More of the good stuff
Chronicles of Crime: 1900 sits as the second within The Millennium Series, starting with 1400, another game that I was delighted to review. These are detective style games, utilising your smart device to scan QR codes and solve mysteries, and the difference between the two comes down to theme and setting, rather than mechanical changes. Ultimately, if you’ve played one, you know everything you need to know about how to play the subsequent ones. That leaves the question, does a different theme and setting do enough?
Well, not to spoil the review halfway through, but yes, it does. This one sees you playing as an ambitious journalist in Paris, 1900, where you’re interested in the dirty crime side of news. You’re zipping across Paris interrogating suspects, in exactly the same way you did in 1400 (only then, interrogate was a strong term for your unofficial investigation), picking up items as evidence, and solving puzzles. It’s immediately clear from the first set up that if you enjoyed the former, this is simply another chance to play – except now you’re guessing combinations in a style that’s closer to an escape room than what I remember from the first.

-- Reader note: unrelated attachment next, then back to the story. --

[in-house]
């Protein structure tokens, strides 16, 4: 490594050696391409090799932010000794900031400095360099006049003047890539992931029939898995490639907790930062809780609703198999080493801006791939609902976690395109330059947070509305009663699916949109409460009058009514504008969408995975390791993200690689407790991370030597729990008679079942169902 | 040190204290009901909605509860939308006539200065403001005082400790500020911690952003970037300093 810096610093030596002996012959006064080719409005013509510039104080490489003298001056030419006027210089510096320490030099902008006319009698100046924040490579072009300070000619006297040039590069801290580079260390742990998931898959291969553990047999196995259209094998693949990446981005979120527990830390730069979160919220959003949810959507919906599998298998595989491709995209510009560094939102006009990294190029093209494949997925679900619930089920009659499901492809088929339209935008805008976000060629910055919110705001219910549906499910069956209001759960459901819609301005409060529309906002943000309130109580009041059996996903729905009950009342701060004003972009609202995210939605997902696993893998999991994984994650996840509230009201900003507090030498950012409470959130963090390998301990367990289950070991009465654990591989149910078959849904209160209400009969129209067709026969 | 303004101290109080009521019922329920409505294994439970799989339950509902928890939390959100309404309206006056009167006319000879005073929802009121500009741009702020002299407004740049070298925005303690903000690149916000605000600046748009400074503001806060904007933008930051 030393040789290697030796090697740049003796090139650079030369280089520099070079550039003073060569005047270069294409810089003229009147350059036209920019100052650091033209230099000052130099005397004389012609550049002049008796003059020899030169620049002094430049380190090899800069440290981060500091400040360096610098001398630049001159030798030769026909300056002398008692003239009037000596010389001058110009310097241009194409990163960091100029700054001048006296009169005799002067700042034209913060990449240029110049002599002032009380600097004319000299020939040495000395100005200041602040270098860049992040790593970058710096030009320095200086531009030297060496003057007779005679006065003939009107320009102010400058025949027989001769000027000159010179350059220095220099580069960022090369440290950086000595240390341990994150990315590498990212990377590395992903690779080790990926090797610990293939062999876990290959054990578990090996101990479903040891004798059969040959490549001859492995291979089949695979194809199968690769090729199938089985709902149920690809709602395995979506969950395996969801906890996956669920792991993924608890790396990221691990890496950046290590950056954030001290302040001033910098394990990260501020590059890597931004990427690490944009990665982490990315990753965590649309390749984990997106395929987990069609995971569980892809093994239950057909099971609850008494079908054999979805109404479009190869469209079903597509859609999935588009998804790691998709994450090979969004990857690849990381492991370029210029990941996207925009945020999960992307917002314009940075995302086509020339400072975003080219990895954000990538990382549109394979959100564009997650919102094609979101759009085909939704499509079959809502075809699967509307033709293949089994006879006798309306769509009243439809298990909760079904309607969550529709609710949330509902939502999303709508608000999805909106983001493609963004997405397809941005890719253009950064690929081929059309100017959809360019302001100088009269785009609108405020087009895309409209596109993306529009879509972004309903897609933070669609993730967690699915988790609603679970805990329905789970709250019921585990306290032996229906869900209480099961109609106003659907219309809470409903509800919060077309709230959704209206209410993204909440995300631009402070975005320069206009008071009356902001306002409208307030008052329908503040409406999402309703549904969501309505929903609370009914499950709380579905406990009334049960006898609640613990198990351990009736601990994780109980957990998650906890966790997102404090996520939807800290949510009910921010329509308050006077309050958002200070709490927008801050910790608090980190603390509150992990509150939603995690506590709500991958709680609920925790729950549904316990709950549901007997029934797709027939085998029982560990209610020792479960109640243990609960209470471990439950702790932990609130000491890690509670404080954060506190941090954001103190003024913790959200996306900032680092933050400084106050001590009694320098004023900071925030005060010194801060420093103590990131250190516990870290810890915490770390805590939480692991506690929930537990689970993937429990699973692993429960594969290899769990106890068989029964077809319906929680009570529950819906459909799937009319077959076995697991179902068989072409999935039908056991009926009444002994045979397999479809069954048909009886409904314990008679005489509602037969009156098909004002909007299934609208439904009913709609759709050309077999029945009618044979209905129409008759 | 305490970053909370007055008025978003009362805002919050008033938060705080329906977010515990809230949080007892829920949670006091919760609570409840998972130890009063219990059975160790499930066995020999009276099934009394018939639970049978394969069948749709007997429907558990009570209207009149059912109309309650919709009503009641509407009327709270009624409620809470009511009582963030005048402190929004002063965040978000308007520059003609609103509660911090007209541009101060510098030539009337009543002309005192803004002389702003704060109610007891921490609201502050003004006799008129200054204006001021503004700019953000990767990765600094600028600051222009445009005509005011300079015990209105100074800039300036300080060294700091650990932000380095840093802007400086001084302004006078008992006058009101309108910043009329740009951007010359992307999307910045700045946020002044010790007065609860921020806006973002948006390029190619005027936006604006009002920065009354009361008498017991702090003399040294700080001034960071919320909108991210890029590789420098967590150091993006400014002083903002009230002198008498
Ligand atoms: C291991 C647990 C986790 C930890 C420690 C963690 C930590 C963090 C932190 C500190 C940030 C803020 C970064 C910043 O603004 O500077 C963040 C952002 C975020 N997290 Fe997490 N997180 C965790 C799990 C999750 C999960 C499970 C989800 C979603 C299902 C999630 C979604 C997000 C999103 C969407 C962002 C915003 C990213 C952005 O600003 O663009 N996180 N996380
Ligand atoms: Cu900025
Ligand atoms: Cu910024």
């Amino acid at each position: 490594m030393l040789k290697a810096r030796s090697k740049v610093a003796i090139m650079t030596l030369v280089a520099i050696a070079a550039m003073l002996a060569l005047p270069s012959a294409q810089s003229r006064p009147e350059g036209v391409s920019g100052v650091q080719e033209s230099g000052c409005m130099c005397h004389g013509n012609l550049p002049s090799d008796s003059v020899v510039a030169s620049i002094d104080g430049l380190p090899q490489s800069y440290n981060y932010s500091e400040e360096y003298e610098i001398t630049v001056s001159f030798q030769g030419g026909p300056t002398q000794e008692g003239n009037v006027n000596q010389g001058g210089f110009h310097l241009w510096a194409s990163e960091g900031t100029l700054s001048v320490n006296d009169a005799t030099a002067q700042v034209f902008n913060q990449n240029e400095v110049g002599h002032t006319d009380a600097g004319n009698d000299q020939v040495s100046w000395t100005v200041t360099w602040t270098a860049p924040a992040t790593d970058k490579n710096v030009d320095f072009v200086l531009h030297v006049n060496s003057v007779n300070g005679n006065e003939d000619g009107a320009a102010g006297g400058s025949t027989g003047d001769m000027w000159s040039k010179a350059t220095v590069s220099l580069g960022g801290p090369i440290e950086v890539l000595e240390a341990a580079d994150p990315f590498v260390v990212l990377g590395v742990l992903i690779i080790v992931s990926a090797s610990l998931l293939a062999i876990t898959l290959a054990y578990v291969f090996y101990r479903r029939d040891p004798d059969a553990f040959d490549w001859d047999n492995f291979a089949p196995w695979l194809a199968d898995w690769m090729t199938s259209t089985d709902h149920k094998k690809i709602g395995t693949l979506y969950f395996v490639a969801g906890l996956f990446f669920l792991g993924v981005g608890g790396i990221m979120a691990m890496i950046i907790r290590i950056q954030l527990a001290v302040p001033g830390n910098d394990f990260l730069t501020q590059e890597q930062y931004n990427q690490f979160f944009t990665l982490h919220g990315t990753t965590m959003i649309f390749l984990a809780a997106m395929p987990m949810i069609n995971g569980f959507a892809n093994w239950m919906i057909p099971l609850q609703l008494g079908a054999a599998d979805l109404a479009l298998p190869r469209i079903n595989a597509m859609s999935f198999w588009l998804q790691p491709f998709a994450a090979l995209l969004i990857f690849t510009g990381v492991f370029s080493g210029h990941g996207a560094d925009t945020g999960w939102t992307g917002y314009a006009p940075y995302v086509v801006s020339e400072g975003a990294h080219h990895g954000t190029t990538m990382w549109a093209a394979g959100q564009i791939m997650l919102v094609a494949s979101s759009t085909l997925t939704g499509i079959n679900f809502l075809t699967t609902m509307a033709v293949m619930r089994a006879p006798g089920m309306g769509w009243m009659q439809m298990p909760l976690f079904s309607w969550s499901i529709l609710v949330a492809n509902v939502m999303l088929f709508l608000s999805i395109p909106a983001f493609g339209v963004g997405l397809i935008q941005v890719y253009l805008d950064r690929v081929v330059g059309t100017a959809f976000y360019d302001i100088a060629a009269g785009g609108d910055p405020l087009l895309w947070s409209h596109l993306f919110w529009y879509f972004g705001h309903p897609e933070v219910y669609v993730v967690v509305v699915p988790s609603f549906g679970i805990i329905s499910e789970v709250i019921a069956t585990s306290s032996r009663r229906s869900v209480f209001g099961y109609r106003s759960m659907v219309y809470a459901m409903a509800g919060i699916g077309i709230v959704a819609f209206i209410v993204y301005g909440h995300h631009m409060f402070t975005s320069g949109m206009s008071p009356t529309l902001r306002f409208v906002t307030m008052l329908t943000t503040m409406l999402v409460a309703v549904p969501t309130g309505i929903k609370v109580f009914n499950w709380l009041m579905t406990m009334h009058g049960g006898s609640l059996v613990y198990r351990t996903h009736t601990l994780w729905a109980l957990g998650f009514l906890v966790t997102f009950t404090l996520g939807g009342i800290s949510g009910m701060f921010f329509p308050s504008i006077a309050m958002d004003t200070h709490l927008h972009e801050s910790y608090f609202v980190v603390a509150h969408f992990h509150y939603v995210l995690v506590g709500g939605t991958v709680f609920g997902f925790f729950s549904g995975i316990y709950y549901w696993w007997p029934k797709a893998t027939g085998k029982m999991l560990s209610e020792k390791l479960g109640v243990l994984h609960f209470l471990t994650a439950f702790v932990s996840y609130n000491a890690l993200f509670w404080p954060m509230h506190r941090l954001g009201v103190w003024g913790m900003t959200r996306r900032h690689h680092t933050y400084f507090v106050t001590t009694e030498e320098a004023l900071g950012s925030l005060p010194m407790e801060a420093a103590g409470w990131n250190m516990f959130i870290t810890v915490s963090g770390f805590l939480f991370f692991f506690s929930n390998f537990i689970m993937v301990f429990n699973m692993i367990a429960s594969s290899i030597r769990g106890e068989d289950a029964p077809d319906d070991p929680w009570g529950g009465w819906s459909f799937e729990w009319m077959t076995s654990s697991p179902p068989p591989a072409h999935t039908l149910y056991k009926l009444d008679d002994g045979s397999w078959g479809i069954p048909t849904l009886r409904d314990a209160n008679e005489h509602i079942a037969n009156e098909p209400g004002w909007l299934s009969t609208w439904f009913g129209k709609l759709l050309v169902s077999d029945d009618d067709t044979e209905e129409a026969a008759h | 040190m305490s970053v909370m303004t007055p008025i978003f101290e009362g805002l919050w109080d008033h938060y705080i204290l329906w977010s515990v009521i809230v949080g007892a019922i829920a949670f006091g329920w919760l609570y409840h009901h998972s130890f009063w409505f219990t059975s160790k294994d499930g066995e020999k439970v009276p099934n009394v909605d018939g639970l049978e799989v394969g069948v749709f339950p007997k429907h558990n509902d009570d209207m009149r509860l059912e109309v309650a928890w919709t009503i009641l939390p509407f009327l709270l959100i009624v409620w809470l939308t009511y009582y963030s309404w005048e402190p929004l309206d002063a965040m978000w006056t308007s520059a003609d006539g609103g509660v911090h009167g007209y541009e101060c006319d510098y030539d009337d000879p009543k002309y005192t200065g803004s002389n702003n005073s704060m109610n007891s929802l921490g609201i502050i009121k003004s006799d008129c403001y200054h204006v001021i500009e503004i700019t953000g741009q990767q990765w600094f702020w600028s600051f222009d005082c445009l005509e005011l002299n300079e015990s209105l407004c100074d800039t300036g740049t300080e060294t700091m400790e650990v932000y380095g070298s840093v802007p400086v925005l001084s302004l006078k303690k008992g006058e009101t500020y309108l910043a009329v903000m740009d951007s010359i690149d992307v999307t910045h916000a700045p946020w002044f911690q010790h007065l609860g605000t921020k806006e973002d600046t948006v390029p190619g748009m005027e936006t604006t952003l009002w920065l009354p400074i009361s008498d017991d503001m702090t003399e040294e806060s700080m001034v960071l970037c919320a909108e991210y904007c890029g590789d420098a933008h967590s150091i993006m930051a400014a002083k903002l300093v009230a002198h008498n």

Whether it’s a lack of skill or simply utilising a different part of the brain, I found this one a touch more difficult than its predecessor, which was welcomed. I worked and puzzled towards an answer, overcoming my own confusions and mistakes to a satisfying outcome (and an enjoyable frustration if I missed something that made me want to head back and try it all again). This works incredibly well as a solo investigatory game that gets your brain working, and instead of being too repetitive of its former, it’s one which offers more of the good stuff.
Designer: David Cicurel & Wojciech Grajkowski
Publisher: Lucky Duck Games
Time: 60-90 minutes
This article originally appeared in issue 59 of Tabletop Gaming. Pick up the latest issue of the UK's fastest-growing gaming magazine in print or digital here or subscribe to make sure you never miss another issue.
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